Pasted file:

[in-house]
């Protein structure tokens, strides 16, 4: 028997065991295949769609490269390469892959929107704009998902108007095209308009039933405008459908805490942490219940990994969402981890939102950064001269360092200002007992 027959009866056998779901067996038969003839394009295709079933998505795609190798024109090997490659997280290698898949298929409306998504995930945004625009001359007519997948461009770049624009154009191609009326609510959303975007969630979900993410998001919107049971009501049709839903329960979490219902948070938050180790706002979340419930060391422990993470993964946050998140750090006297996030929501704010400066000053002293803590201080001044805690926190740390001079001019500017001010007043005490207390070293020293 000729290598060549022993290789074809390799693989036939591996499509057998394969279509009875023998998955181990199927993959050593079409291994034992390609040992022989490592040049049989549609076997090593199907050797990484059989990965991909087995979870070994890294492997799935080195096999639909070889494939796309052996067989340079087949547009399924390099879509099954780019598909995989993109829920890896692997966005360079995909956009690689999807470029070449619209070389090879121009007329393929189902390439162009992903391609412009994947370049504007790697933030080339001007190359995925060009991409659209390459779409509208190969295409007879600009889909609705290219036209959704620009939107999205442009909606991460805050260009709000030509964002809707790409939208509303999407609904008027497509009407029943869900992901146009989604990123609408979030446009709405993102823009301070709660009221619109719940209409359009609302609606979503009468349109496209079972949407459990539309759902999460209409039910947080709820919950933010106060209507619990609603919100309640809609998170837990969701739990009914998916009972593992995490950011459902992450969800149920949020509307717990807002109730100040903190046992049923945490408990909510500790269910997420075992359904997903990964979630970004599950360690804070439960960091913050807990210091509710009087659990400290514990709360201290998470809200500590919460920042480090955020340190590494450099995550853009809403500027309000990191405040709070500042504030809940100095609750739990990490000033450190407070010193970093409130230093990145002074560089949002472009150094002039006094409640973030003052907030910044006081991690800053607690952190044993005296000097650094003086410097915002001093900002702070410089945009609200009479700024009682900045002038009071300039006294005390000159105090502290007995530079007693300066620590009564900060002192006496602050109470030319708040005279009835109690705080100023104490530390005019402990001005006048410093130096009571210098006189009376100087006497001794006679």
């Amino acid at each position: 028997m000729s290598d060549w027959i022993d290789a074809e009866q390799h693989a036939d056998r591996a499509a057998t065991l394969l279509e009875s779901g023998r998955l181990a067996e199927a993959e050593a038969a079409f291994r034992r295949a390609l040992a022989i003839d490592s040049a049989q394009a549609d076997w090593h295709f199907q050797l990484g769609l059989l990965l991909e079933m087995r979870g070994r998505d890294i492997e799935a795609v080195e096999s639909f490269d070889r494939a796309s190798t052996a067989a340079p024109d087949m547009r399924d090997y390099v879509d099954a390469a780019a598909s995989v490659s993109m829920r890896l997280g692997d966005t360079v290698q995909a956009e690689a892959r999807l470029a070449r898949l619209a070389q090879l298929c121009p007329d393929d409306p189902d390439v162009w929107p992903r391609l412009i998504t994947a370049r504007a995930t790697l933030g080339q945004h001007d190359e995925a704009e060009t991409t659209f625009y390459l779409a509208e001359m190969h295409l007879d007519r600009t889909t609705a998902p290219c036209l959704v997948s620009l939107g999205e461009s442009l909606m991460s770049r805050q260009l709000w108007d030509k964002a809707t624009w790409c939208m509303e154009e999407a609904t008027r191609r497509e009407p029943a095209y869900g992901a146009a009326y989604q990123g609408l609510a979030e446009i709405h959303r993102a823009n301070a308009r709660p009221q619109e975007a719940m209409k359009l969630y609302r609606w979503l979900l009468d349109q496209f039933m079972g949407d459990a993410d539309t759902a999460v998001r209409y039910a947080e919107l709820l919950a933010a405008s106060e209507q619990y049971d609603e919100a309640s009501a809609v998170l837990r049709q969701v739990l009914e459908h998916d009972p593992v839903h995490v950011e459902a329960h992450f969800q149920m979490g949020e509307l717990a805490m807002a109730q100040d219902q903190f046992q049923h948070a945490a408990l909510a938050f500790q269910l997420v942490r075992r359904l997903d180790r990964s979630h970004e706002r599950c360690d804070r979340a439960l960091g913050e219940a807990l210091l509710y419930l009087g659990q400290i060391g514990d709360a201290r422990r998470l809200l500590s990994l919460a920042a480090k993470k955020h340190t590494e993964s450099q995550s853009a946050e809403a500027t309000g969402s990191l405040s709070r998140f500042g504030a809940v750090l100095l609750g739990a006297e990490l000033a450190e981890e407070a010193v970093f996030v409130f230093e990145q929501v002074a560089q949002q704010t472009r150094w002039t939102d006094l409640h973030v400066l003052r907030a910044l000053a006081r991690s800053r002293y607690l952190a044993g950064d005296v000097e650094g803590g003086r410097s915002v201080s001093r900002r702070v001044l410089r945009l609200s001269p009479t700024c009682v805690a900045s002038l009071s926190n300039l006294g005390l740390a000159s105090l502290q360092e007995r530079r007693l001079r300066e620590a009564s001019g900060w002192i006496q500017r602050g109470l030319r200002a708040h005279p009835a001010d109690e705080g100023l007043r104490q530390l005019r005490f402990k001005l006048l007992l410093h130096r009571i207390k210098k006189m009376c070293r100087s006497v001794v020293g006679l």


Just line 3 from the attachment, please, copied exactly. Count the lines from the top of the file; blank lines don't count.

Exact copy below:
């Amino acid at each position: 028997m000729s290598d060549w027959i022993d290789a074809e009866q390799h693989a036939d056998r591996a499509a057998t065991l394969l279509e009875s779901g023998r998955l181990a067996e199927a993959e050593a038969a079409f291994r034992r295949a390609l040992a022989i003839d490592s040049a049989q394009a549609d076997w090593h295709f199907q050797l990484g769609l059989l990965l991909e079933m087995r979870g070994r998505d890294i492997e799935a795609v080195e096999s639909f490269d070889r494939a796309s190798t052996a067989a340079p024109d087949m547009r399924d090997y390099v879509d099954a390469a780019a598909s995989v490659s993109m829920r890896l997280g692997d966005t360079v290698q995909a956009e690689a892959r999807l470029a070449r898949l619209a070389q090879l298929c121009p007329d393929d409306p189902d390439v162009w929107p992903r391609l412009i998504t994947a370049r504007a995930t790697l933030g080339q945004h001007d190359e995925a704009e060009t991409t659209f625009y390459l779409a509208e001359m190969h295409l007879d007519r600009t889909t609705a998902p290219c036209l959704v997948s620009l939107g999205e461009s442009l909606m991460s770049r805050q260009l709000w108007d030509k964002a809707t624009w790409c939208m509303e154009e999407a609904t008027r191609r497509e009407p029943a095209y869900g992901a146009a009326y989604q990123g609408l609510a979030e446009i709405h959303r993102a823009n301070a308009r709660p009221q619109e975007a719940m209409k359009l969630y609302r609606w979503l979900l009468d349109q496209f039933m079972g949407d459990a993410d539309t759902a999460v998001r209409y039910a947080e919107l709820l919950a933010a405008s106060e209507q619990y049971d609603e919100a309640s009501a809609v998170l837990r049709q969701v739990l009914e459908h998916d009972p593992v839903h995490v950011e459902a329960h992450f969800q149920m979490g949020e509307l717990a805490m807002a109730q100040d219902q903190f046992q049923h948070a945490a408990l909510a938050f500790q269910l997420v942490r075992r359904l997903d180790r990964s979630h970004e706002r599950c360690d804070r979340a439960l960091g913050e219940a807990l210091l509710y419930l009087g659990q400290i060391g514990d709360a201290r422990r998470l809200l500590s990994l919460a920042a480090k993470k955020h340190t590494e993964s450099q995550s853009a946050e809403a500027t309000g969402s990191l405040s709070r998140f500042g504030a809940v750090l100095l609750g739990a006297e990490l000033a450190e981890e407070a010193v970093f996030v409130f230093e990145q929501v002074a560089q949002q704010t472009r150094w002039t939102d006094l409640h973030v400066l003052r907030a910044l000053a006081r991690s800053r002293y607690l952190a044993g950064d005296v000097e650094g803590g003086r410097s915002v201080s001093r900002r702070v001044l410089r945009l609200s001269p009479t700024c009682v805690a900045s002038l009071s926190n300039l006294g005390l740390a000159s105090l502290q360092e007995r530079r007693l001079r300066e620590a009564s001019g900060w002192i006496q500017r602050g109470l030319r200002a708040h005279p009835a001010d109690e705080g100023l007043r104490q530390l005019r005490f402990k001005l006048l007992l410093h130096r009571i207390k210098k006189m009376c070293r100087s006497v001794v020293g006679l």